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Title: Diamond-like carbon coatings for improved mechanical performance of polymer materials
Author: Carley, Sean Michael
ISNI:       0000 0004 6422 0926
Awarding Body: University of Leeds
Current Institution: University of Leeds
Date of Award: 2017
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The use of polymers has become more widespread over recent decades as an important material for light-weighting components across many industries. As the most efficient use of oil, they allow complex geometries to be manufactured, with lower weight than metallic or alloy counterparts, whilst remaining low cost. As the use of polymers continues to increase, so does the drive towards lightweight components required for increased efficiency in many industries. Therefore, the need for engineering polymers to be useful in a wider range of applications has become a necessity. In this study, the use of Microwave assisted Plasma Enhanced Chemical Vapour Deposition (MW-PECVD) has been investigated as a way to deposit Diamond-Like Carbon (DLC) coatings directly onto polymer substrates. A Design of Experiments (DOE) approach was used to characterise the process with respect to how deposition parameters changed the mechanical properties of the coatings. A Hauzer Flexicoat 850 deposition system, at the University of Leeds, was used to deposit 10 unique DLC coatings onto ABS and PEI polymers using a novel MW-PECVD technique. These coatings were then characterised to quantify their hardness, Young’s modulus, thickness, chemical and structural composition. Further coatings were produced to explore the limitations of characterisation techniques for hard-on-soft coating systems. Scratch testing, cross hatch tests, and contact angle goniometry were used to assess coating adhesion, and reciprocating pin-on-plate tests were used to assess tribological properties. This study has shown that the MW-PECVD technique is able to deposit strongly adhered hydrogenated amorphous carbon (a-C:H) coatings onto polymer substrates at high deposition rates, without damaging the thermally sensitive material. The coatings demonstrated the ability to increase the hardness and Young’s modulus of the surface, however substrate effects are still present at ultra-low depth indentations of < 5% of coating thickness. These substrate effects show the limitation of the system to withstand practical loads, and the measurements of P/S2 (a measure of resistance to plastic deformation) allowed visualisation of coating strain to failure and was the only measurement that could reliably distinguish between substrates with differing mechanical properties.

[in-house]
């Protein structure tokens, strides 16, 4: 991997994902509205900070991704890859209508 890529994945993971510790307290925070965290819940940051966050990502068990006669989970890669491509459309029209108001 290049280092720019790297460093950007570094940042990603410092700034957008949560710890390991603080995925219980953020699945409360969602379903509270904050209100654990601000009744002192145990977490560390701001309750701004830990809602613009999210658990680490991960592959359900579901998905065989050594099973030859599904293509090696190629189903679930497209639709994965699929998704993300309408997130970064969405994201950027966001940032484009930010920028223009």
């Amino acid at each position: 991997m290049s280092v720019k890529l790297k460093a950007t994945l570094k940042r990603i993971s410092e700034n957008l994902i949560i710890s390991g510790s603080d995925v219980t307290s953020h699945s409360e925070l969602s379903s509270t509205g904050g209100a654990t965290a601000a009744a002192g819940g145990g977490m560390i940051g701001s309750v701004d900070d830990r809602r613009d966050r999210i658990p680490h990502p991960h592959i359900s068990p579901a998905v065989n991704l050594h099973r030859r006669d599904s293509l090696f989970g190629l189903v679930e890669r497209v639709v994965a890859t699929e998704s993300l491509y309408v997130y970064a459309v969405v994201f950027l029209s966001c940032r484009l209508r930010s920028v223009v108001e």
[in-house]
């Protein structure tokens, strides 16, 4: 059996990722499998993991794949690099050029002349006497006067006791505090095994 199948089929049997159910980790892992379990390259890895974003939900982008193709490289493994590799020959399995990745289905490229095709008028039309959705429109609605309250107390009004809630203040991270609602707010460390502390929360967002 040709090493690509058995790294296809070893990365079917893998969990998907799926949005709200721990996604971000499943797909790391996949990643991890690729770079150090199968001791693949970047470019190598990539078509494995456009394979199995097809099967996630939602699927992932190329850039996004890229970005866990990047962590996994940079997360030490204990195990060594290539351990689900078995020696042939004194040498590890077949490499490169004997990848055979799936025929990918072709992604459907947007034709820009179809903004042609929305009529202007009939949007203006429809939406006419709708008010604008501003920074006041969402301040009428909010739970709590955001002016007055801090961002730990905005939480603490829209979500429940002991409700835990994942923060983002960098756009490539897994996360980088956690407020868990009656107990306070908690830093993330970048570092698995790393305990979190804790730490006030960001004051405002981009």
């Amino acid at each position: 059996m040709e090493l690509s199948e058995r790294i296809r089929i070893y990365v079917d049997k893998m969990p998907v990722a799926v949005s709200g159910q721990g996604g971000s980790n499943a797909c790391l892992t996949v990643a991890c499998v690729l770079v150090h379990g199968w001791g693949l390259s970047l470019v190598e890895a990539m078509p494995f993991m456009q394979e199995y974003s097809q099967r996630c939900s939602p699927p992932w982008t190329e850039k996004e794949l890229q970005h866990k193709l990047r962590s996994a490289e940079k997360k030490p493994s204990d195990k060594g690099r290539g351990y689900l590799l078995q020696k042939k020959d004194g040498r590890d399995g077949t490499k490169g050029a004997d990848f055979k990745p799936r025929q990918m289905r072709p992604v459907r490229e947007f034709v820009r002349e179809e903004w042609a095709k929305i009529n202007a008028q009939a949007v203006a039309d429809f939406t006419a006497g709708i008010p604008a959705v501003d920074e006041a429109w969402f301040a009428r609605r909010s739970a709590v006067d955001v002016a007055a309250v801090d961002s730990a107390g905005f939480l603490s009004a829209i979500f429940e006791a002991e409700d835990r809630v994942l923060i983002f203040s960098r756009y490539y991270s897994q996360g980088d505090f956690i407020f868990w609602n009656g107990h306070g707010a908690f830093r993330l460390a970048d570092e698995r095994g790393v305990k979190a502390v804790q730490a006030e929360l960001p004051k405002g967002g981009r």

Supervisor: Neville, Anne Sponsor: Not available
Qualification Name: Thesis (Ph.D.) Qualification Level: Doctoral
EThOS ID:  DOI: Not available